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VOL. 127 | NO. 50 | Tuesday, March 13, 2012

Petties Case Court Documents Suggest Post Conviction Plans

By Bill Dries

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Toward the end of the prosecution’s case last week in the Craig Petties drug organization trial, jurors heard a corrections officers say that Clinton Lewis, one of the two defendants, told Carlos Whitelow, another member of the organization, to keep quiet and not tell prosecutors anything about the organization.

Whitelow testified earlier in the trial, in which Clinton Lewis and Martin Lewis face charges of drug conspiracy, racketeering and murder for hire. He is one of numerous organization members who made a deal with prosecutors in the largest drug conspiracy case ever brought in Memphis federal court.

Whitelow talked about the exchange with Clinton Lewis during a proffer with prosecutors and federal drug agents – a statement in which he talked about any information he might have that would prompt them to make a plea deal with him.

A transcript of the interview also shows those in the organization were talking with those who cooperated about life in the organization after the trial is over and everybody is sentenced.

“(Clinton Lewis) also told me that, you know, whenever this situation was over with for me, he also told me that I guess Petties (is) waiting on – he got people waiting on people to come to Texas,” Whitelow said.

Whitelow made the statement, which was recorded with his knowledge, before Petties was captured in Mexico in January 2008. The transcript was released last week as part of a pending defense motion for a mistrial.

He also said Kerry Shelton, another high-ranking member of the organization, was directing those who were cooperating on what to say.

Whitelow told investigators and prosecutors that Shelton told him, “Don’t say nothing about the murders if they ask you, but he did say if they ask you, don’t lie.”

Whitelow made the statement in a proffer.

“(Clinton Lewis) also told me that, you know, whenever this situation was over with for me, he also told me that I guess Petties (is) waiting on — he got people waiting on people to come to Texas.”

–Carlos Whitelow

Shelton is among those who later pleaded guilty to charges in another case related to the drug organization. Shelton was sentenced to 17 years and three months in prison on drug conspiracy charges. He was not a witness for the government during its case in chief.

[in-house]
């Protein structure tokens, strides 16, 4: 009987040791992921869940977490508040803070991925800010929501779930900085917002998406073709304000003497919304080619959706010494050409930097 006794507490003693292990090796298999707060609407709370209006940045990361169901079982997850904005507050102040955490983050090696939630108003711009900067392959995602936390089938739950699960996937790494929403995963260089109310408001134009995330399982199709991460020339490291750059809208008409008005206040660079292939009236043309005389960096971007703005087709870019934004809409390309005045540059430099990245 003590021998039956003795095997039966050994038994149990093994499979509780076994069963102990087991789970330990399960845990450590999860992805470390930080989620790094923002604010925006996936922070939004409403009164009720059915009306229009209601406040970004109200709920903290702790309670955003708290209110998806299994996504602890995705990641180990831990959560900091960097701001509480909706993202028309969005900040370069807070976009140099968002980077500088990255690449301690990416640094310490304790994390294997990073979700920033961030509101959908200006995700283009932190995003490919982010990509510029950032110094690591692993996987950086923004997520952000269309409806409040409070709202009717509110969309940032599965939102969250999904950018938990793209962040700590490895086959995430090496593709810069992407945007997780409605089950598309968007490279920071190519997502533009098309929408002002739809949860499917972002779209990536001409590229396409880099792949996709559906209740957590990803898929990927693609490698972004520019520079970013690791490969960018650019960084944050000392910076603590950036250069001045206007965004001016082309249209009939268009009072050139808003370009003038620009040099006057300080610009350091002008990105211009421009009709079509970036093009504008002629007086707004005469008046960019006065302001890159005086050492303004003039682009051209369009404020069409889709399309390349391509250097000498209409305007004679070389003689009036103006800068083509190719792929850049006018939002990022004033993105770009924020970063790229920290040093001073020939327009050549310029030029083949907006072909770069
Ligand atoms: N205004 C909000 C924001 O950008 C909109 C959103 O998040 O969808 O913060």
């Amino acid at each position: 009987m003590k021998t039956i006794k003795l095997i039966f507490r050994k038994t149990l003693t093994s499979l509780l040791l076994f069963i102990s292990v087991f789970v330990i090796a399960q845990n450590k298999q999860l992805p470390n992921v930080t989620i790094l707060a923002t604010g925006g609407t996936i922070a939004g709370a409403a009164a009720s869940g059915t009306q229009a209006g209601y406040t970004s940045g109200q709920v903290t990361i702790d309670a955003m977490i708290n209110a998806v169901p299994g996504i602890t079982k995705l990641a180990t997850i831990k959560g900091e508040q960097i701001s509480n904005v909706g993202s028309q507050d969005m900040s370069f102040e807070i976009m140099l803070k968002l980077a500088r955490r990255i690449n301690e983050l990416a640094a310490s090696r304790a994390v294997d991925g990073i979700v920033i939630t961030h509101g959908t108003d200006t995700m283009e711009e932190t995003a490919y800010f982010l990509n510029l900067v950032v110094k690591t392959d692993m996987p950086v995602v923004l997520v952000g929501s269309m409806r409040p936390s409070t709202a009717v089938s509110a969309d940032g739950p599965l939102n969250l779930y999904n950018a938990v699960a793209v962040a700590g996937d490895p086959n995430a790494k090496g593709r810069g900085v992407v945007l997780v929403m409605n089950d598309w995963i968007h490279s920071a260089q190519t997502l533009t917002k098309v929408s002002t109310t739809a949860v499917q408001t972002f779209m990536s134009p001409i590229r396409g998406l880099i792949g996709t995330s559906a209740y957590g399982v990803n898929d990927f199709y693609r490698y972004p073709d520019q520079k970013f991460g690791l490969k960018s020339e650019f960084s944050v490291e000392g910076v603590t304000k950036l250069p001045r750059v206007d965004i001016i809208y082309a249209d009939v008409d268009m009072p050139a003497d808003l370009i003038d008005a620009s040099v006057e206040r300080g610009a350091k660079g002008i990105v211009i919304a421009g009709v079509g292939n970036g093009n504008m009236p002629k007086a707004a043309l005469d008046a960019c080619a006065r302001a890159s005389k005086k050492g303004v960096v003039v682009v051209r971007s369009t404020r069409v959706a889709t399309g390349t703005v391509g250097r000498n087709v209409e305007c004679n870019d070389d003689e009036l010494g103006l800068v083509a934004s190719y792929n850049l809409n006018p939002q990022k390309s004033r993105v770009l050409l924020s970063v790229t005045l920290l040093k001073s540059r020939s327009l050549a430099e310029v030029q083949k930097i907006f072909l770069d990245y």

Defense attorneys Marty McAfee and Anne Tipton told the jury in their opening statements last month that their case would focus on attempts by higher-ups in the organization to manipulate the case so those higher-ups did less time and got better deals than those lower in the organization.

Each has confronted those organization members testifying for the government asking them “whose truth” they were telling in their testimony.

Meanwhile, taped testimony by former Olive Branch Police Detective Kevin McKenzie will not be seen by the jury. McKenzie was subpoenaed from Honduras, where he now lives, to testify about his investigation into the 2006 murder of Marcus Turner, whose body was found in Olive Branch.

Defense attorneys wanted to question McKenzie about suspects he investigated in addition to Clinton Lewis, who is accused of Turner’s kidnapping and murder in the case now being tried in Memphis federal court.

The jury has already heard plenty of testimony about nearly 200 kilograms of cocaine that came up missing from one of the organization’s stash houses that fall. Turner was abducted because those in the organization believed he could lead them to whoever took it.

Turner was held for three days at several locations around the city and beaten and tortured before being shot to death. Several witnesses testified about seeing Turner bound with duct tape, blindfolded and nude at a house where organization members gathered.

Clarence Broady, who was one of those who held Turner during that time, testified that he came to believe Turner knew nothing about the missing cocaine. Turner was ordered killed by drug kingpin Craig Petties because Turner knew too much by the time the organization concluded he didn’t know who took the drugs.

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